I am excited to see the new Disney adaptation of this old witch.
Recently Walt Disney Studios announced that March 14, 2014 will be the US release date for Maleficent. This new adaptation of the story will star Angelina Jolie as the witch! The film will be live-action and is said to explore:
“…the origins of the evil fairy Maleficent and what led her to curse Princess Aurora in Disney’s animated classic Sleeping Beauty. Leading a team of visionary filmmakers known for creating and transporting audiences to new and exciting worlds, Academy Award®-winning production designer Robert Stromberg (Avatar, Disney’s Alice in Wonderland and Oz The Great and Powerful) will direct with a script by Linda Woolverton (Beauty and the Beast, The Lion King, and Alice in Wonderland) Maleficent is produced by Joe Roth (Disney’s Alice in Wonderland and Oz The Great and Powerful).”
This sounds like an all star team direction and production team for certain. I am looking forward to seeing it, although March 2014 seems so far away. It will be fun, though, to watch and listen for the trailers, interviews and sound bytes as time passes. (I’ll do my best to bring them to you along the way.)
And so, I wait to see if Angelina Jolie as Maleficent will spark my daughters’ imaginations in the future, as much as the animated Maléfica did to mine in the past.
*It’s not easy being green!
I was not compensated in any way for writing this post. It is just a happy childhood memory shared, as sparked by an announcement.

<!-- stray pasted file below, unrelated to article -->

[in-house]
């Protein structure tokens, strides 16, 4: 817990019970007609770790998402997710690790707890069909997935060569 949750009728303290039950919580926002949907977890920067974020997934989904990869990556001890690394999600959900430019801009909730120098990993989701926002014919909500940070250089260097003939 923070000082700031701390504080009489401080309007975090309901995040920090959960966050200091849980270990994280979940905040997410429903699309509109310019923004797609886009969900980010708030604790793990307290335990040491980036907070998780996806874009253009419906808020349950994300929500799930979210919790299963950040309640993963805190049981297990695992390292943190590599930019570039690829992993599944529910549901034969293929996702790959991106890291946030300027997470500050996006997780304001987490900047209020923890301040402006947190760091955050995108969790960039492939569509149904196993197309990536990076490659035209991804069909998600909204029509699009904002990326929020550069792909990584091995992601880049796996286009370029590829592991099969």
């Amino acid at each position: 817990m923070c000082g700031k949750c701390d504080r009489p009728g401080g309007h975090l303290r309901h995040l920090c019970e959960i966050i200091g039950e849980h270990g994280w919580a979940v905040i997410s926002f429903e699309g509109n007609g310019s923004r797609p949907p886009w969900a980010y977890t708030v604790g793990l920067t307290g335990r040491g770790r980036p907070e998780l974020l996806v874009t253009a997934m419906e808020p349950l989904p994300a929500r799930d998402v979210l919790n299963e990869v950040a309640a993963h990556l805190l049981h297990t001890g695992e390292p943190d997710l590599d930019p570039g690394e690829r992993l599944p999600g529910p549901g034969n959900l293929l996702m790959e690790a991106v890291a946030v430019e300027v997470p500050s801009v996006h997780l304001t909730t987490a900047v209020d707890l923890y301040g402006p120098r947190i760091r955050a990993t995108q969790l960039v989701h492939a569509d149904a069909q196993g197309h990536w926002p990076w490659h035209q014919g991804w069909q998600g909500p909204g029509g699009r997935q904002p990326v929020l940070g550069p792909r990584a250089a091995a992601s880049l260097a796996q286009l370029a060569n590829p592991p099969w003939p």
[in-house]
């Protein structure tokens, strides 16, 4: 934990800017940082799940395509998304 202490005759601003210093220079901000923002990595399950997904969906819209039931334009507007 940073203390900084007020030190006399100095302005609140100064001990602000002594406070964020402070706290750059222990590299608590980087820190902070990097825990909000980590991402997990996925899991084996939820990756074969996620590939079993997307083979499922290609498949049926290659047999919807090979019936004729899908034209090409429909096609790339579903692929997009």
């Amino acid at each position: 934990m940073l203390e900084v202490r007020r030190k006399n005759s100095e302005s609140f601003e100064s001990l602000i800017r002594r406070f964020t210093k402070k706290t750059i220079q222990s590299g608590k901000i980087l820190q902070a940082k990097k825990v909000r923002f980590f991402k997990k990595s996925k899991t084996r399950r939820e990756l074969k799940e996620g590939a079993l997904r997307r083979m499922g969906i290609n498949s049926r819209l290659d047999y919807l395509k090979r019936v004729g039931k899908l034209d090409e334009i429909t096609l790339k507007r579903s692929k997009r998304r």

The house is back in order. Our “lucky” flag (the one we also flew when España won the World Cup in 2010) has been folded and put away. The garbage has been discarded or duly recycled, and the only evidence left of yesterday’s big party at home are the extra chorizo and jamón serrano in the refrigerator. ¡España ganó! Spain won, and we were happy. All of our friends who were there with us celebrated the occasion and became temporarily Spanish, too. Our home is not usually festooned in red and yellow from the chandelier in the dining room and the railings inside and out, to the table cloths and even plates, cups and utensils. Our friends brought red and yellow flowers and even red and yellow cupcakes. It was a wonderful afternoon and one my girls will likely always remember. And it is not always that they get to run up and down our street yelling and blasting an air horn. It will be a good memory.